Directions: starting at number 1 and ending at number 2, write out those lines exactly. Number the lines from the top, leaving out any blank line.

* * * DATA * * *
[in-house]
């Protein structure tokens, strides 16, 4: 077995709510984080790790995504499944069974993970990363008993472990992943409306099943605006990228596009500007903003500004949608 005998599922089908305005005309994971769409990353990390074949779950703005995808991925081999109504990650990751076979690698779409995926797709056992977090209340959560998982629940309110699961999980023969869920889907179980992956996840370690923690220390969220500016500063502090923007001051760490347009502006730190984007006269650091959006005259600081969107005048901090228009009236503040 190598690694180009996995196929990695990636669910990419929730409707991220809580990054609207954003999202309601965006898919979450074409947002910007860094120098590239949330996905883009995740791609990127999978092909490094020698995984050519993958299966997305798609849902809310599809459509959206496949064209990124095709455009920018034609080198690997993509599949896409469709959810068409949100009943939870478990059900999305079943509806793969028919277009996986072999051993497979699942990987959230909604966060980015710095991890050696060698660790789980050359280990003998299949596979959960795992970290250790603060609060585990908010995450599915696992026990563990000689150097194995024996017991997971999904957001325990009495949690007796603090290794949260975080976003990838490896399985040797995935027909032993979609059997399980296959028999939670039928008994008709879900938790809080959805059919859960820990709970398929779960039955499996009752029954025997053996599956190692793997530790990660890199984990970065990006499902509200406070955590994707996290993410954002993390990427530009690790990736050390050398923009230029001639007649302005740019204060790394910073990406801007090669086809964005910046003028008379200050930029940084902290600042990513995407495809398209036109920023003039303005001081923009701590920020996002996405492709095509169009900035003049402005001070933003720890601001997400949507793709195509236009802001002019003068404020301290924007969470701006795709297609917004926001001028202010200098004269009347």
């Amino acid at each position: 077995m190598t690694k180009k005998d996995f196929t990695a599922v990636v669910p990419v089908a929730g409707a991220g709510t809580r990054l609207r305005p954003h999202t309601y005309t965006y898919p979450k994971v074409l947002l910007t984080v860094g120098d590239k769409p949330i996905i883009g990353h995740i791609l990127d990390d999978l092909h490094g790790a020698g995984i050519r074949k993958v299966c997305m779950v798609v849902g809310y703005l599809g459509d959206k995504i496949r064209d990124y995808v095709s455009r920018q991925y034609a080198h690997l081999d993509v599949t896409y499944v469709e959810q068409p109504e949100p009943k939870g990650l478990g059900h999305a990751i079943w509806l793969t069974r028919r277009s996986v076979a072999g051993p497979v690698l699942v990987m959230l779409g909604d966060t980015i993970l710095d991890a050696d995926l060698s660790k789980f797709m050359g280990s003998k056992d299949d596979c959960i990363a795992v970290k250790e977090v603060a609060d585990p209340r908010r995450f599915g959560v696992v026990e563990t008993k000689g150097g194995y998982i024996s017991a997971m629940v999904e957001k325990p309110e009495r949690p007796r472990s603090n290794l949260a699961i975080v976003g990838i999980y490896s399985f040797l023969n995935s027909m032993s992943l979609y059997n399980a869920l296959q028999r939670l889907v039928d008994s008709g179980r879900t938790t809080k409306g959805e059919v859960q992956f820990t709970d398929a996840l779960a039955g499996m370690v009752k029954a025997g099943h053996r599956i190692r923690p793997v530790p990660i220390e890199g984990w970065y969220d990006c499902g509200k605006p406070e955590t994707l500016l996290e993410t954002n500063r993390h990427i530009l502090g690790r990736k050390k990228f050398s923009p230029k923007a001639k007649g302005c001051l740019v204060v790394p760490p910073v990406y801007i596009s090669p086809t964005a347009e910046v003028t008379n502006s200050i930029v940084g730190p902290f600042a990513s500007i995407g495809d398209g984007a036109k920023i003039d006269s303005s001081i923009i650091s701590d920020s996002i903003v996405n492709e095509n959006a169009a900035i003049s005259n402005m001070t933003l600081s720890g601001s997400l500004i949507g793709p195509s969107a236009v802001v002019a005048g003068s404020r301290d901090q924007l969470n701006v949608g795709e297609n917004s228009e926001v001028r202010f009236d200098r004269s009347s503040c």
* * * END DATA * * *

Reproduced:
[in-house]
């Protein structure tokens, strides 16, 4: 077995709510984080790790995504499944069974993970990363008993472990992943409306099943605006990228596009500007903003500004949608 005998599922089908305005005309994971769409990353990390074949779950703005995808991925081999109504990650990751076979690698779409995926797709056992977090209340959560998982629940309110699961999980023969869920889907179980992956996840370690923690220390969220500016500063502090923007001051760490347009502006730190984007006269650091959006005259600081969107005048901090228009009236503040 190598690694180009996995196929990695990636669910990419929730409707991220809580990054609207954003999202309601965006898919979450074409947002910007860094120098590239949330996905883009995740791609990127999978092909490094020698995984050519993958299966997305798609849902809310599809459509959206496949064209990124095709455009920018034609080198690997993509599949896409469709959810068409949100009943939870478990059900999305079943509806793969028919277009996986072999051993497979699942990987959230909604966060980015710095991890050696060698660790789980050359280990003998299949596979959960795992970290250790603060609060585990908010995450599915696992026990563990000689150097194995024996017991997971999904957001325990009495949690007796603090290794949260975080976003990838490896399985040797995935027909032993979609059997399980296959028999939670039928008994008709879900938790809080959805059919859960820990709970398929779960039955499996009752029954025997053996599956190692793997530790990660890199984990970065990006499902509200406070955590994707996290993410954002993390990427530009690790990736050390050398923009230029001639007649302005740019204060790394910073990406801007090669086809964005910046003028008379200050930029940084902290600042990513995407495809398209036109920023003039303005001081923009701590920020996002996405492709095509169009900035003049402005001070933003720890601001997400949507793709195509236009802001002019003068404020301290924007969470701006795709297609917004926001001028202010200098004269009347």